In 1975 we (myself, my wife Karen and our two young children, our dog, cats, and all our furnishings) were on our way clockwise around Vancouver Island from Quatsino lighthouse to Pachena Point on board the CCGS Sir James Douglas with acting Captain Tom Hull. This was a grocery run so the trip was already pre-planned and we were just passengers.
The seas were not high but as we rounded Cape Scott, the northern-most tip of Vancouver Island, we began to roll in the southwest swell. As we motored around into quieter waters on the inside of Vancouver Island, we were still being tossed around by occasional large ocean swells. Continue reading →
Workboat over the side CCGS Camsell - photo John Coldwell
– by Reg Gunn (First Mate on the Canadian Coast Guard Ship Sir James Douglas)
To see what life was like in the workboats that delivered our groceries and took us off for holidays, check out Reg Gunn’s article Life in the Canadian Coast Guard below.
I was talking with Reg Gunn and he told me “I remember when it was first published I received favourable comments from other Coast Guarders who also had enjoyed working the workboats on the west coast.”
His story follows.
Life in the Canadian Coast Guard
This story was originally three pages long (sorry Reg, I had to split it into two parts – WordPress restrictions) – JC). Continue reading →
It was a big one with a lot of energy. To slow down would have put us at risk of being carried forward up the shore. The stern went violently up and I felt my weight double. As I looked down the length of the boat, it was easy to see we were not in a very good position. I noted the crew were getting the pike poles ready for what ever came next. I thought to myself, this day has not improved. I knew the next thing would be the stern would go down just a fast and I would be floating in air.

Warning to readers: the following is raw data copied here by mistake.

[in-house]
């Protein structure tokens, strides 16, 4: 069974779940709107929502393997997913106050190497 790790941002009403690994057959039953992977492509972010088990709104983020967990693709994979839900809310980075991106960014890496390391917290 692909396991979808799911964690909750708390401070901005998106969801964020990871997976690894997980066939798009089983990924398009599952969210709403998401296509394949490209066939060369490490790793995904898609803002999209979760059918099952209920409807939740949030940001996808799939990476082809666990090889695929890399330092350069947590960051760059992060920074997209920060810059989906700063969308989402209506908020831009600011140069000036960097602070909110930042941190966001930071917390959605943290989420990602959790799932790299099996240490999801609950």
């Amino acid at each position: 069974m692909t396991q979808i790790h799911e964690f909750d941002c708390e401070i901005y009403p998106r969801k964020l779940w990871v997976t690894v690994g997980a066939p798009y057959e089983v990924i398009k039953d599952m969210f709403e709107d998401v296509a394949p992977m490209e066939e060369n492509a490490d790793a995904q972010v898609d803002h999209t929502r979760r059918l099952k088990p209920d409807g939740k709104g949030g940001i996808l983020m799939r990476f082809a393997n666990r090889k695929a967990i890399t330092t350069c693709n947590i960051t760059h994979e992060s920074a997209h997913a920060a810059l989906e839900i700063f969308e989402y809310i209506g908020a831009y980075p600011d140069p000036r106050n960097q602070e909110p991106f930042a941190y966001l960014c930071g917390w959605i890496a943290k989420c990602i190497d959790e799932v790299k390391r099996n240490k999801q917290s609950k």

At the top I kicked in the throttle and braced with all my strength as we went down. The stern met the next swell and we shipped considerable water but not enough to kill the engine. I opened the throttle again and backed up and over the next swell. On the back of the next one I did a full powered one eighty degrees turn to get us clear. I slowed and moved over to the lee of the aerial anchor rock. We could assess our situation here and get ready to go out through the gap.
I looked at our passengers. They were soaked. I said, “Are you all right there?” Mrs. Pearce said, Apart from being a bit wet, we are fine. Thought you were going to put us back ashore again their Reg. I was glad when you changed your mind!” Continue reading →